distance between stratigraphic sections, the more
difficult and uncertain the correlation.

FACTORS CONTROLLING
CORRELATION INVESTIGATIONS
(FCCI)
FCCI
Some of the more critical factors controlling the
solution of correlation problems are the following:

1. Lateral Continuity of Deposits
The more uniform the lithology and paleontology
of a stratigraphic sequence, the less difficult the
correlation of surface and subsurface units.

FCCI
2. Structural Complexity of Section
In areas where the section is highly folded and
faulted, and unconformities are present,
correlations are frequently complicated-at least,
until a normal stratal sequence has been
established

3. Availability of Basic Data
In some areas stratigraphic data are extremely
meager or absent. In such cases the geologist is
greatly handicapped and must bide his time until
data become available.

TIME & COST
TIME AND COST
Some oil companies follow an ultraconservative
attitude in their stratigraphic programs and make
every attempt to reduce or even eliminate coring,
taking ditch samples, or running an electrical log.

On the other hand, many companies spend great
sums in obtaining basic stratigraphic information.

QUALITY OF PERSONNEL
QUALITY OF PERSONNEL
For one to become familiar with the various
methods of correlation; their uses and limitations,
requires time, experience, and integrated
reasoning.
A company having young, inexperienced
geologists must expect correlation errors.

METHODS OF SUBSURFACE
CORRELATION
METHODS OF SUBSURFACE
CORRELATION
All methods and techniques listed in next Figure
are applicable to correlating subsurface
stratigraphic units; but to apply any one of them
out their limitations generally initiates poor
results.

METHODS OF SUBSURFACE
CORRELATION
Figure 6. Procedures applied in correlation of strata
STRATIGRAPHIC MAPS AND
CORRELATION
STRATIGRAPHIC MAPS AND
CORRELATION
During the past 10 years, great advances have
been made in presenting stratigraphic data in the
form of contour maps.
The philosophy of preparing stratigraphic maps is
based on the idea that any stratigraphic variable
(color, texture, composition, thickness, etc.) that
can be expressed numerically can be contoured.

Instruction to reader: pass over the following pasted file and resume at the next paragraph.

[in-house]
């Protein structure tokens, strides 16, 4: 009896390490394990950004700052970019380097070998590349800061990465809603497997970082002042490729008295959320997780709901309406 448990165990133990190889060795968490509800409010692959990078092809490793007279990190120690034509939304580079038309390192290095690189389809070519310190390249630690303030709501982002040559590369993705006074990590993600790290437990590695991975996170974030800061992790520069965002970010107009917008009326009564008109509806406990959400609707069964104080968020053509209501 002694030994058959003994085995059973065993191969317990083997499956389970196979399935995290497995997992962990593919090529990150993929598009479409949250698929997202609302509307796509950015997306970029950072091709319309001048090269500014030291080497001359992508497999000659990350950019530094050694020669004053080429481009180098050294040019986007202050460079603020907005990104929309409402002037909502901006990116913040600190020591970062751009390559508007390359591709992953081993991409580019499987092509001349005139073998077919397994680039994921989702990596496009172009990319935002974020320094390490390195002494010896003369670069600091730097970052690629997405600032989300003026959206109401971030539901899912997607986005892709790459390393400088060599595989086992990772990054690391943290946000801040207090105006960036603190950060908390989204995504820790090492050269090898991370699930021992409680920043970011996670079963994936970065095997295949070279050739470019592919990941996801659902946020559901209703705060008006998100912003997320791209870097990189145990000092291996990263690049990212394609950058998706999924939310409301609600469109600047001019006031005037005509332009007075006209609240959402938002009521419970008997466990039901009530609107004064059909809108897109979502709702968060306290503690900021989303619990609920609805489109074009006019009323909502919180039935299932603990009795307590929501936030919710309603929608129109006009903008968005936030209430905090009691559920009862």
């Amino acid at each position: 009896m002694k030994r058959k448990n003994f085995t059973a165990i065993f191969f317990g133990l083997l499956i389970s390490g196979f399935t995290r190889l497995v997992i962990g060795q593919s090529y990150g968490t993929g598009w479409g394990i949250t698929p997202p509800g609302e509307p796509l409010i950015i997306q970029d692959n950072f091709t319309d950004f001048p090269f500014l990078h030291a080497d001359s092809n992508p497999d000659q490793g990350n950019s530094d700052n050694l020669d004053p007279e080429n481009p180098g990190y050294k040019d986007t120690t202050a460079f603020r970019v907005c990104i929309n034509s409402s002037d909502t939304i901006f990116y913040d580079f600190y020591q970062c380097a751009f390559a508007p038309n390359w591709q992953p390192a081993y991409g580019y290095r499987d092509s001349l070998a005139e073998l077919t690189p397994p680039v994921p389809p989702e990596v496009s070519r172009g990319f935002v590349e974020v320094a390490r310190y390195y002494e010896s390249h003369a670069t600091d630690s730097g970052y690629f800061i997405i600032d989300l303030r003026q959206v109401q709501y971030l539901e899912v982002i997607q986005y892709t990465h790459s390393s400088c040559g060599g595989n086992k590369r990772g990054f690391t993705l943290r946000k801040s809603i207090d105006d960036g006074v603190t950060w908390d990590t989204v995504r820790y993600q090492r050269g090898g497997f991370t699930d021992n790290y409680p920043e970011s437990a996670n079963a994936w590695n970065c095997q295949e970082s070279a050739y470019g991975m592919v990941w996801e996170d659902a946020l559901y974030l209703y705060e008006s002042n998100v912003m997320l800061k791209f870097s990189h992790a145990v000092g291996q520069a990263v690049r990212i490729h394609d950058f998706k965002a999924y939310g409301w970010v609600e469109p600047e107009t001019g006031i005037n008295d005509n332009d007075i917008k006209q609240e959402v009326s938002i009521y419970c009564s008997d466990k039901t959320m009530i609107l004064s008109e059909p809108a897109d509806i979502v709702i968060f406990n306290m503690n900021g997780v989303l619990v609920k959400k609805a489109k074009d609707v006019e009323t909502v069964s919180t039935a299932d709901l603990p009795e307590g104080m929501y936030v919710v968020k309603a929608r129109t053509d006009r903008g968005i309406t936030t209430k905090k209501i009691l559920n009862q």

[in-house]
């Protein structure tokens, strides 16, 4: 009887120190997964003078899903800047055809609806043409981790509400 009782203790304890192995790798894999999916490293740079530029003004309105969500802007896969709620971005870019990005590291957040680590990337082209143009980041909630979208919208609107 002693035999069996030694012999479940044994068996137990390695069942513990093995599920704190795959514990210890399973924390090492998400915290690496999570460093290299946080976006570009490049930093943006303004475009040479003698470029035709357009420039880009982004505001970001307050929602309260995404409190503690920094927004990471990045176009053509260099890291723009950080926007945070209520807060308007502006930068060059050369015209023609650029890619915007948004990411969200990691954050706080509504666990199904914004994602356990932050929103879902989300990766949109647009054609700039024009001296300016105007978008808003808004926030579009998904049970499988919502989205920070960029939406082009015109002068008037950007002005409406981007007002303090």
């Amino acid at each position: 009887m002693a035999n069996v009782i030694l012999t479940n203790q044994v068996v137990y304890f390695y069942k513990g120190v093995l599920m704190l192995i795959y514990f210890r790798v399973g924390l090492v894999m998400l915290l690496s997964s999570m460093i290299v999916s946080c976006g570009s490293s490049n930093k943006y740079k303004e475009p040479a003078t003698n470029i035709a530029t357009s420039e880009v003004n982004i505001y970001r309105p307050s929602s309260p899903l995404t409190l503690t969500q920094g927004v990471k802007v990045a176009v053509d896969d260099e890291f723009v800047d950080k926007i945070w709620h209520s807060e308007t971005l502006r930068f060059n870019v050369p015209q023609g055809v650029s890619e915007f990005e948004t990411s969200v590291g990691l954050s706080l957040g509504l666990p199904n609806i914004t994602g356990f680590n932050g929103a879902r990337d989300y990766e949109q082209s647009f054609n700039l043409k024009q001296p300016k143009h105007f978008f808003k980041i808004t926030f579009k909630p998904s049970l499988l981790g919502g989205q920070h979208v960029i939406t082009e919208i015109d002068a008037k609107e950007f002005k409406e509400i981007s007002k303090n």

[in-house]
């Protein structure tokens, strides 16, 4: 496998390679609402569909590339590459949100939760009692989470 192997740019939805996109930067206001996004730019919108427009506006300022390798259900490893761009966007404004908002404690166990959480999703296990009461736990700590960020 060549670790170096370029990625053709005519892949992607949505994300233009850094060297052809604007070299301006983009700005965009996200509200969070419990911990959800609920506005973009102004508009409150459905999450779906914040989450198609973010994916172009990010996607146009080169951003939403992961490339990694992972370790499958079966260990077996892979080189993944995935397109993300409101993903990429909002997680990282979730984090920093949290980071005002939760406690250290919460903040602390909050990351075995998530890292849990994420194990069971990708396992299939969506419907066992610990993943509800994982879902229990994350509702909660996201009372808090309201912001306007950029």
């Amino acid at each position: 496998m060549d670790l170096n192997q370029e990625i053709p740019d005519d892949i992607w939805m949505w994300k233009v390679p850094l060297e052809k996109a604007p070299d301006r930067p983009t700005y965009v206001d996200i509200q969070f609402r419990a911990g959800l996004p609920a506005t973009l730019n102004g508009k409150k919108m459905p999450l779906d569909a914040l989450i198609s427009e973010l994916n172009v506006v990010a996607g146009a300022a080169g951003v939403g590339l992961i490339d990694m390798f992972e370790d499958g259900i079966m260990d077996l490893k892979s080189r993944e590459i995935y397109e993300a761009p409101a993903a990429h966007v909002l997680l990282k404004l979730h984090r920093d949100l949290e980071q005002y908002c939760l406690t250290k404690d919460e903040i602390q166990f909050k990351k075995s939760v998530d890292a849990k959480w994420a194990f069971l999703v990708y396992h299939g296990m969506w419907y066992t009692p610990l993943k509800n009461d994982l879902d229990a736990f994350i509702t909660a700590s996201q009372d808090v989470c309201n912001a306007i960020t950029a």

To initiate construction of a series of stratigraphic
maps, the following procedure is recommended.

STRATIGRAPHIC MAPS AND
CORRELATION
Measure, describe, and sample, in detail, surface
and subsurface sections; define the boundaries
of stratigraphic units and establish their lateral
equivalents; prepare the following maps: isopach,
which is the basis for all subsequent stratigraphic-
type maps; lithofades, including clastic and non-
clastic (percentage or ratio) ; biofades
(percentage or ratio of variables) ; and tectofades
and paleogeographic.
When these maps are completed; then comes the
stage of integration and interpretation of the data.
STRATIGRAPHIC MAPS AND
CORRELATION
After proper integration of such maps, much may
be learned of the tectonic and sedimentation
history of the region.

These maps could not have been prepared until
fundamental stratigraphic units had been defined
and correlated.
STRATIGRAPHIC MAPS AND
CORRELATION
Figure 7. Isopach and sand-shale for the Dakotan and Coloradoan rocks
DIFFICULTIES OF
CORRELATION
DIFFICULTIES OF CORRELATION
Some of the more common difficulties
encountered in correlation work are:
(1) discontinuity of stratigraphic units
(2) structural complexity
(3) lateral variations in thickness, lithology, and
paleontology
(4) poor development or absence of marker beds
(5) presence of unrecognized unconformities
DIFFICULTIES OF CORRELATION
(6) multiplicity of lithogenetic and time-stratigraphic
nomenclature
(7) erroneously compiled data
(8) lack of experienced personnel assigned the
problem.
CONCLUSION
CONCLUSION
Stratigraphic units
Space-time concept in correlation
Facies factor in correlation & Correlation markers
Magnitude of correlations
Factors controlling correlation investigations (FCCI)
Time & cost, Quality of personnel
Methods of subsurface correlation
Stratigraphic maps and correlation
Difficulties of correlation

REFERANCE
Subsurface Geology in Petroleum Exploration; edited by
John D. Haun and L. W. LeRoy, Colorado School of Mines
Golden, Colorado 1958